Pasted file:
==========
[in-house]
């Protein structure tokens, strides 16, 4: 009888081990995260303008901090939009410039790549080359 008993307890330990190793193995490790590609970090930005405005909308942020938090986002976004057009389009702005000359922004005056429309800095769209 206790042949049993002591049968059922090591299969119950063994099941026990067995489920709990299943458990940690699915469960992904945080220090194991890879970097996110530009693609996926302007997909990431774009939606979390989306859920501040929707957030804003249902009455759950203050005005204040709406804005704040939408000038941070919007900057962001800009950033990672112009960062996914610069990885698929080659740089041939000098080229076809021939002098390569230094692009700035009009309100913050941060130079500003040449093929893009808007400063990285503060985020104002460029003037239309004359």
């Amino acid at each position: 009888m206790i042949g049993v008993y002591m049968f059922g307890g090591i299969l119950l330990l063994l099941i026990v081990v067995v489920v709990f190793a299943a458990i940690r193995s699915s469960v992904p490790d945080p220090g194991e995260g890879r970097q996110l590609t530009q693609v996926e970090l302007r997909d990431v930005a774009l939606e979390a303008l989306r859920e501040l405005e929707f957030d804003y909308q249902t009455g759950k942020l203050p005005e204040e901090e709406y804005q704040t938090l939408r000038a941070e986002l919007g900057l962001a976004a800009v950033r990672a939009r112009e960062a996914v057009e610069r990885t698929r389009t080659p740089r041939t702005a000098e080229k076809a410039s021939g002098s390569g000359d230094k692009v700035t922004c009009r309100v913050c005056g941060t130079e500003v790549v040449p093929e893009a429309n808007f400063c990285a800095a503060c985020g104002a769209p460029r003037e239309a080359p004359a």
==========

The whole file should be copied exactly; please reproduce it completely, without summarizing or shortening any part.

[in-house]
């Protein structure tokens, strides 16, 4: 009888081990995260303008901090939009410039790549080359 008993307890330990190793193995490790590609970090930005405005909308942020938090986002976004057009389009702005000359922004005056429309800095769209 206790042949049993002591049968059922090591299969119950063994099941026990067995489920709990299943458990940690699915469960992904945080220090194991890879970097996110530009693609996926302007997909990431774009939606979390989306859920501040929707957030804003249902009455759950203050005005204040709406804005704040939408000038941070919007900057962001800009950033990672112009960062996914610069990885698929080659740089041939000098080229076809021939002098390569230094692009700035009009309100913050941060130079500003040449093929893009808007400063990285503060985020104002460029003037239309004359």
């Amino acid at each position: 009888m206790i042949g049993v008993y002591m049968f059922g307890g090591i299969l119950l330990l063994l099941i026990v081990v067995v489920v709990f190793a299943a458990i940690r193995s699915s469960v992904p490790d945080p220090g194991e995260g890879r970097q996110l590609t530009q693609v996926e970090l302007r997909d990431v930005a774009l939606e979390a303008l989306r859920e501040l405005e929707f957030d804003y909308q249902t009455g759950k942020l203050p005005e204040e901090e709406y804005q704040t938090l939408r000038a941070e986002l919007g900057l962001a976004a800009v950033r990672a939009r112009e960062a996914v057009e610069r990885t698929r389009t080659p740089r041939t702005a000098e080229k076809a410039s021939g002098s390569g000359d230094k692009v700035t922004c009009r309100v913050c005056g941060t130079e500003v790549v040449p093929e893009a429309n808007f400063c990285a800095a503060c985020g104002a769209p460029r003037e239309a080359p004359a």